Individual-level and community-level determinants of cervical cancer screening among Kenyan women: A multilevel analysis of a Nationwide survey

Fentanesh Nibret Tiruneh, Kun Yang Chuang, Peter Austin Morton Ntenda, Ying Chih Chuang

Research output: Contribution to journalArticle

1 Citation (Scopus)

Abstract

Background: Studies on the determinants of cervical cancer screening in sub-Saharan Africa have focused mostly on individual-level characteristics of cervical cancer screening. Therefore, in this study, we included both individual- and community-level indicators to examine the determinants of cervical cancer screening among Kenyan women. Methods: We analyzed data from the 2014 Kenya Demographic and Health Surveys. Our analysis focused on 9016 married women of reproductive age (15-49 years). We conducted multilevel analyses using generalized linear mixed models with the log-binomial function to simultaneously analyze the association of individual- and community-level factors with cervical cancer screening. Results: About 72.1% of women (n = 6498) knew about cervical cancer. Of these women, only 19.4% had undergone cervical cancer screening [58.24% Papanicolaou (Pap) test and 41.76% visual inspection]. Our multivariate analysis results indicated that the prevalence of cervical cancer screening was higher among women aged 35-49 years than women aged 15-24 years. The prevalence was also higher among women residing in the Central, Nyanza, and Nairobi regions than women residing in the Coastal region. Cervical cancer screening was more prevalent among women who had media exposure, had higher household wealth index, were employed, were insured, and had visit a health facility in 12 months than did their counterparts. The prevalence of Pap test history was 19% higher among women who had sexual autonomy than women who did not have sexual autonomy. The prevalence of Pap test history was also higher among communities comprised of higher proportions of women with sexual autonomy and higher education. Conclusions: Policies should emphasize increasing gender equality, improving education at the community level, providing employment opportunities for women, and increasing universal health insurance coverage. These focal points can ensure equity in access to health care services and further increase the prevalence of cervical cancer screening in Kenya.

Original languageEnglish
Article number109
JournalBMC Women's Health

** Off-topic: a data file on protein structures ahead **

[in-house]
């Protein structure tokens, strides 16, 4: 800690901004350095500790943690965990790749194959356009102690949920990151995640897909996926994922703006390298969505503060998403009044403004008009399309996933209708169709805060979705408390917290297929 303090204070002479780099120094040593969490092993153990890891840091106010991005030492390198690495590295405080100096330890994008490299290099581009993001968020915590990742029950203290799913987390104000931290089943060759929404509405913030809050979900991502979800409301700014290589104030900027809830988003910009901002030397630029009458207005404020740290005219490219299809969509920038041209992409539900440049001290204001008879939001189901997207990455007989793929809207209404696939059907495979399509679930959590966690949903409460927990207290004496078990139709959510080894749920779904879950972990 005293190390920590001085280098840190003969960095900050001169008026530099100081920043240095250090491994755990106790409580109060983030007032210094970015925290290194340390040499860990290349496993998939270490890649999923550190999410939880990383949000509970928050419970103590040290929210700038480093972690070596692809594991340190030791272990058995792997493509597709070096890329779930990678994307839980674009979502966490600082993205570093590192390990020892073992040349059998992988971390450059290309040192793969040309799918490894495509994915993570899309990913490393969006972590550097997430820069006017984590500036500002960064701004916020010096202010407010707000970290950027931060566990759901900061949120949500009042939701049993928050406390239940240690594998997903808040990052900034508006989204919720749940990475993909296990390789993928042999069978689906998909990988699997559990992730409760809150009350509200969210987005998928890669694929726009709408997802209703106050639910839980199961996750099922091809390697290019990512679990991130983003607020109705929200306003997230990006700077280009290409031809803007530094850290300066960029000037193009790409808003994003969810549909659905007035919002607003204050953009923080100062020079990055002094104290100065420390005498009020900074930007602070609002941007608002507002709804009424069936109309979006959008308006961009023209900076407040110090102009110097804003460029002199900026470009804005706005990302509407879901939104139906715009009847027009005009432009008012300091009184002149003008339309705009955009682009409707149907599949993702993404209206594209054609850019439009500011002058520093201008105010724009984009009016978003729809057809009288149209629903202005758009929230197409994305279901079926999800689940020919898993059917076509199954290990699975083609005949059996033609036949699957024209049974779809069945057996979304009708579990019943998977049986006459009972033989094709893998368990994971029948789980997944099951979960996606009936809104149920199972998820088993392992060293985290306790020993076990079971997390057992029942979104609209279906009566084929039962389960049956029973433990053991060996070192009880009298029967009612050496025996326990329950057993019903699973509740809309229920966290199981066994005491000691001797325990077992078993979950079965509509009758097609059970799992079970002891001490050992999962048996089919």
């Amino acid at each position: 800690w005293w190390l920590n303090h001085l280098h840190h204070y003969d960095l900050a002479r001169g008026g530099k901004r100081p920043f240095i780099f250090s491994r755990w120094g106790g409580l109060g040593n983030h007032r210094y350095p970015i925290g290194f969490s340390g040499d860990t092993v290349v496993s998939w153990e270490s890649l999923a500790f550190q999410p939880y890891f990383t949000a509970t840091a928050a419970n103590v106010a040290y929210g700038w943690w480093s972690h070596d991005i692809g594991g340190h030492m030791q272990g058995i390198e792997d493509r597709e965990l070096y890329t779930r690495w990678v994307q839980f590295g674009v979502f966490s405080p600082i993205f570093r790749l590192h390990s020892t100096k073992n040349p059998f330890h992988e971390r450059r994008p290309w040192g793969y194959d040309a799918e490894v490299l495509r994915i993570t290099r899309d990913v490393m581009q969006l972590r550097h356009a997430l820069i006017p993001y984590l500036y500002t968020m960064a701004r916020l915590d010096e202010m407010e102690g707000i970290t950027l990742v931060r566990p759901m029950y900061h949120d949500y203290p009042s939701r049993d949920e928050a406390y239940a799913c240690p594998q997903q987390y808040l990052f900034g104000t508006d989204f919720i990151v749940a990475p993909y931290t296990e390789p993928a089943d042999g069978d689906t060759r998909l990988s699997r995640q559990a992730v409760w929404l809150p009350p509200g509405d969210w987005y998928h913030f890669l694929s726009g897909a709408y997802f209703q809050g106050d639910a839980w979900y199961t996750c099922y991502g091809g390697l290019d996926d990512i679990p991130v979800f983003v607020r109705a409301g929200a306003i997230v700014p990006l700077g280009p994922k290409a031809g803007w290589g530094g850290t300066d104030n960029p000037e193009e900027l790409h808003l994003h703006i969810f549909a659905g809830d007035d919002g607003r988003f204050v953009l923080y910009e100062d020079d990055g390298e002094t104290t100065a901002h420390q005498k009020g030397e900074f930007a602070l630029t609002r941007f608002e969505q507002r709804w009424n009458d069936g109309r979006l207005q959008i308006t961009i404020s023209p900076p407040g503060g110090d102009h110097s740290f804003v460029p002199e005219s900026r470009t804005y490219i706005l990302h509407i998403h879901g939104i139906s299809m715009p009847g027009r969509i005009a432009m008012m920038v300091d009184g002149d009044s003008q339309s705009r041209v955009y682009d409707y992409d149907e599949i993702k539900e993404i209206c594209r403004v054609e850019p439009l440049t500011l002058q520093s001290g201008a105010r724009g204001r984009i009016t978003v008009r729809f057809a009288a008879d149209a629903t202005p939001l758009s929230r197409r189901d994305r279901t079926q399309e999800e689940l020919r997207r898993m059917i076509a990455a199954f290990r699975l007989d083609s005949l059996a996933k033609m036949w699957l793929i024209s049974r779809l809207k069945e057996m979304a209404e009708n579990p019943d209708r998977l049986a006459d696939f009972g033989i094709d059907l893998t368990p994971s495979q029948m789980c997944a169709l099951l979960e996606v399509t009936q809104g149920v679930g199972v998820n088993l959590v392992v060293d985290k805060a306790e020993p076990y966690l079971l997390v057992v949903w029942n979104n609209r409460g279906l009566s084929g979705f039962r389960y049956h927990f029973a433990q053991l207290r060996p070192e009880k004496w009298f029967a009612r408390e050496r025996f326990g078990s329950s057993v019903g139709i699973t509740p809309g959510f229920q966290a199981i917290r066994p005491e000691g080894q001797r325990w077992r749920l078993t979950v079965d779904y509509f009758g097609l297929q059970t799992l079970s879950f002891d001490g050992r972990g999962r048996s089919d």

Volume17
Issue number1
DOIs
Publication statusPublished - Nov 15 2017

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Multilevel Analysis
Early Detection of Cancer
Uterine Cervical Neoplasms
Papanicolaou Test
Kenya
Surveys and Questionnaires
History
Education
Health Services Accessibility
Insurance Coverage
Africa South of the Sahara
Health Facilities
Health Insurance
Health Services

Keywords

  • Cervical cancer
  • Kenya
  • Pap test
  • Sub-Saharan Africa
  • Women's autonomy

ASJC Scopus subject areas

  • Reproductive Medicine
  • Obstetrics and Gynaecology

Cite this

Individual-level and community-level determinants of cervical cancer screening among Kenyan women : A multilevel analysis of a Nationwide survey. / Tiruneh, Fentanesh Nibret; Chuang, Kun Yang; Ntenda, Peter Austin Morton; Chuang, Ying Chih.

In: BMC Women's Health, Vol. 17, No. 1, 109, 15.11.2017.

Research output: Contribution to journalArticle

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AB - Background: Studies on the determinants of cervical cancer screening in sub-Saharan Africa have focused mostly on individual-level characteristics of cervical cancer screening. Therefore, in this study, we included both individual- and community-level indicators to examine the determinants of cervical cancer screening among Kenyan women. Methods: We analyzed data from the 2014 Kenya Demographic and Health Surveys. Our analysis focused on 9016 married women of reproductive age (15-49 years). We conducted multilevel analyses using generalized linear mixed models with the log-binomial function to simultaneously analyze the association of individual- and community-level factors with cervical cancer screening. Results: About 72.1% of women (n = 6498) knew about cervical cancer. Of these women, only 19.4% had undergone cervical cancer screening [58.24% Papanicolaou (Pap) test and 41.76% visual inspection]. Our multivariate analysis results indicated that the prevalence of cervical cancer screening was higher among women aged 35-49 years than women aged 15-24 years. The prevalence was also higher among women residing in the Central, Nyanza, and Nairobi regions than women residing in the Coastal region. Cervical cancer screening was more prevalent among women who had media exposure, had higher household wealth index, were employed, were insured, and had visit a health facility in 12 months than did their counterparts. The prevalence of Pap test history was 19% higher among women who had sexual autonomy than women who did not have sexual autonomy. The prevalence of Pap test history was also higher among communities comprised of higher proportions of women with sexual autonomy and higher education. Conclusions: Policies should emphasize increasing gender equality, improving education at the community level, providing employment opportunities for women, and increasing universal health insurance coverage. These focal points can ensure equity in access to health care services and further increase the prevalence of cervical cancer screening in Kenya.

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